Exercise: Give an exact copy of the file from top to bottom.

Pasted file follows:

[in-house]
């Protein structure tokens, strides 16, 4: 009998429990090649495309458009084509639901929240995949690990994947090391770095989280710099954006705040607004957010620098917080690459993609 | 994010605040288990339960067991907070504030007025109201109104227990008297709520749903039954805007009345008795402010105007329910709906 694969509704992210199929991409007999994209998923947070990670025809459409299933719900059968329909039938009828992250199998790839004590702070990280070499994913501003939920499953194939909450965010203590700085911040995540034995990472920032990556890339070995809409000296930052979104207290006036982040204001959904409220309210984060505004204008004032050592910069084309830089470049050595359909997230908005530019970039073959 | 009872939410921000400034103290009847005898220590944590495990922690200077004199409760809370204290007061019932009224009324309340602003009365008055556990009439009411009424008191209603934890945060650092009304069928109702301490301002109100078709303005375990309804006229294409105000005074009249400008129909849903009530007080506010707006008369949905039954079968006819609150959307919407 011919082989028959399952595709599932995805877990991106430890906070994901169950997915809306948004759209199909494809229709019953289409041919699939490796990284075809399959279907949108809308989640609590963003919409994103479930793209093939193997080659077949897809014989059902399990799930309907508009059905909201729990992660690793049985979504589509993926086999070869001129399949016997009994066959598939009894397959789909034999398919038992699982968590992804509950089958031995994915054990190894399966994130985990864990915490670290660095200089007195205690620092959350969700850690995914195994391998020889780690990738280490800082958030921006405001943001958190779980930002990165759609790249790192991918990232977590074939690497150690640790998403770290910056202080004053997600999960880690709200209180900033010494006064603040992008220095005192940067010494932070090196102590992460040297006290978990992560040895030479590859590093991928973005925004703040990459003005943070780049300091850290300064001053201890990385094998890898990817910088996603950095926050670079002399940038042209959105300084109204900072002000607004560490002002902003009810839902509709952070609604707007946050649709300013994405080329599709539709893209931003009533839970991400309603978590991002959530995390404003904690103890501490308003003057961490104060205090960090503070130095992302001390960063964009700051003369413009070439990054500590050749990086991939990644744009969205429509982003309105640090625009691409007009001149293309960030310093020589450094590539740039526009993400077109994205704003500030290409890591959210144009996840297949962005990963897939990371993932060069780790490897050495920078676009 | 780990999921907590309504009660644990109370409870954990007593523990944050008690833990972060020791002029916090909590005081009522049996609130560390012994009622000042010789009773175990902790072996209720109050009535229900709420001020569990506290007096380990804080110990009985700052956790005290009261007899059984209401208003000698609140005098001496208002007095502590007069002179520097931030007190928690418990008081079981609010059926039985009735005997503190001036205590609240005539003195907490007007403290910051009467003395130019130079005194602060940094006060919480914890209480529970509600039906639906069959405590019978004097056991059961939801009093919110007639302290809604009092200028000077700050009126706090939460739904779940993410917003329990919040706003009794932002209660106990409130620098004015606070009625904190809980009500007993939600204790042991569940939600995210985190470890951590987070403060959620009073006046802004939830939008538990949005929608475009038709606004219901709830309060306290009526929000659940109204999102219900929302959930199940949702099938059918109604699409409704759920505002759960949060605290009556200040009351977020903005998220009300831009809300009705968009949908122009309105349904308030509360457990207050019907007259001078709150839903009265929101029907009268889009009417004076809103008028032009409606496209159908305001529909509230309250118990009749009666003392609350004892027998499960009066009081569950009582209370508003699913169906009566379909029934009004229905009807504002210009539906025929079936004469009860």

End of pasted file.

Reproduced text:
[in-house]
């Protein structure tokens, strides 16, 4: 009998429990090649495309458009084509639901929240995949690990994947090391770095989280710099954006705040607004957010620098917080690459993609 | 994010605040288990339960067991907070504030007025109201109104227990008297709520749903039954805007009345008795402010105007329910709906 694969509704992210199929991409007999994209998923947070990670025809459409299933719900059968329909039938009828992250199998790839004590702070990280070499994913501003939920499953194939909450965010203590700085911040995540034995990472920032990556890339070995809409000296930052979104207290006036982040204001959904409220309210984060505004204008004032050592910069084309830089470049050595359909997230908005530019970039073959 | 009872939410921000400034103290009847005898220590944590495990922690200077004199409760809370204290007061019932009224009324309340602003009365008055556990009439009411009424008191209603934890945060650092009304069928109702301490301002109100078709303005375990309804006229294409105000005074009249400008129909849903009530007080506010707006008369949905039954079968006819609150959307919407 011919082989028959399952595709599932995805877990991106430890906070994901169950997915809306948004759209199909494809229709019953289409041919699939490796990284075809399959279907949108809308989640609590963003919409994103479930793209093939193997080659077949897809014989059902399990799930309907508009059905909201729990992660690793049985979504589509993926086999070869001129399949016997009994066959598939009894397959789909034999398919038992699982968590992804509950089958031995994915054990190894399966994130985990864990915490670290660095200089007195205690620092959350969700850690995914195994391998020889780690990738280490800082958030921006405001943001958190779980930002990165759609790249790192991918990232977590074939690497150690640790998403770290910056202080004053997600999960880690709200209180900033010494006064603040992008220095005192940067010494932070090196102590992460040297006290978990992560040895030479590859590093991928973005925004703040990459003005943070780049300091850290300064001053201890990385094998890898990817910088996603950095926050670079002399940038042209959105300084109204900072002000607004560490002002902003009810839902509709952070609604707007946050649709300013994405080329599709539709893209931003009533839970991400309603978590991002959530995390404003904690103890501490308003003057961490104060205090960090503070130095992302001390960063964009700051003369413009070439990054500590050749990086991939990644744009969205429509982003309105640090625009691409007009001149293309960030310093020589450094590539740039526009993400077109994205704003500030290409890591959210144009996840297949962005990963897939990371993932060069780790490897050495920078676009 | 780990999921907590309504009660644990109370409870954990007593523990944050008690833990972060020791002029916090909590005081009522049996609130560390012994009622000042010789009773175990902790072996209720109050009535229900709420001020569990506290007096380990804080110990009985700052956790005290009261007899059984209401208003000698609140005098001496208002007095502590007069002179520097931030007190928690418990008081079981609010059926039985009735005997503190001036205590609240005539003195907490007007403290910051009467003395130019130079005194602060940094006060919480914890209480529970509600039906639906069959405590019978004097056991059961939801009093919110007639302290809604009092200028000077700050009126706090939460739904779940993410917003329990919040706003009794932002209660106990409130620098004015606070009625904190809980009500007993939600204790042991569940939600995210985190470890951590987070403060959620009073006046802004939830939008538990949005929608475009038709606004219901709830309060306290009526929000659940109204999102219900929302959930199940949702099938059918109604699409409704759920505002759960949060605290009556200040009351977020903005998220009300831009809300009705968009949908122009309105349904308030509360457990207050019907007259001078709150839903009265929101029907009268889009009417004076809103008028032009409606496209159908305001529909509230309250118990009749009666003392609350004892027998499960009066009081569950009582209370508003699913169906009566379909029934009004229905009807504002210009539906025929079936004469009860």